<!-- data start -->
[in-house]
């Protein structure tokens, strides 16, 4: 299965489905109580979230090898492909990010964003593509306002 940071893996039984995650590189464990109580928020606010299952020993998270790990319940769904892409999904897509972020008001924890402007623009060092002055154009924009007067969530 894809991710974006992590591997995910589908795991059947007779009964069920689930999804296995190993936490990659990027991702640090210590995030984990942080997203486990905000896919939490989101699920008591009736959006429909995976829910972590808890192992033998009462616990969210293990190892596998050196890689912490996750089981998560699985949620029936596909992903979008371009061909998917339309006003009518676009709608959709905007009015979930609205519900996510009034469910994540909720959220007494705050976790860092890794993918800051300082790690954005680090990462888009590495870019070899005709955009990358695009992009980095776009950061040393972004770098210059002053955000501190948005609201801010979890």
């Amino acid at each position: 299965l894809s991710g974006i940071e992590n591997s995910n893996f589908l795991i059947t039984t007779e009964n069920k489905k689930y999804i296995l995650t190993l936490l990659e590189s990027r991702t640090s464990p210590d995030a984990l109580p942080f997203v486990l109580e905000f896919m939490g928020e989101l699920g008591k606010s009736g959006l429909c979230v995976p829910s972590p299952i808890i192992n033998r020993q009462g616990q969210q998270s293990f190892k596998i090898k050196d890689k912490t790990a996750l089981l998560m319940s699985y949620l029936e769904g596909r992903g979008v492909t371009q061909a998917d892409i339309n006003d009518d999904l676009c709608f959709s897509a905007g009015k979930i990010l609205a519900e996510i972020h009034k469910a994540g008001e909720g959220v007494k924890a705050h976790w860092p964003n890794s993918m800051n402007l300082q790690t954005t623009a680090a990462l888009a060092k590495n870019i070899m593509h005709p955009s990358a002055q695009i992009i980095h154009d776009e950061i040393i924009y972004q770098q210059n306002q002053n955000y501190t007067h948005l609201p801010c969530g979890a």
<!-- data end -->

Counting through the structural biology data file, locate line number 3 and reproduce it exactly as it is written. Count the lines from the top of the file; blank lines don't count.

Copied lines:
């Amino acid at each position: 299965l894809s991710g974006i940071e992590n591997s995910n893996f589908l795991i059947t039984t007779e009964n069920k489905k689930y999804i296995l995650t190993l936490l990659e590189s990027r991702t640090s464990p210590d995030a984990l109580p942080f997203v486990l109580e905000f896919m939490g928020e989101l699920g008591k606010s009736g959006l429909c979230v995976p829910s972590p299952i808890i192992n033998r020993q009462g616990q969210q998270s293990f190892k596998i090898k050196d890689k912490t790990a996750l089981l998560m319940s699985y949620l029936e769904g596909r992903g979008v492909t371009q061909a998917d892409i339309n006003d009518d999904l676009c709608f959709s897509a905007g009015k979930i990010l609205a519900e996510i972020h009034k469910a994540g008001e909720g959220v007494k924890a705050h976790w860092p964003n890794s993918m800051n402007l300082q790690t954005t623009a680090a990462l888009a060092k590495n870019i070899m593509h005709p955009s990358a002055q695009i992009i980095h154009d776009e950061i040393i924009y972004q770098q210059n306002q002053n955000y501190t007067h948005l609201p801010c969530g979890a």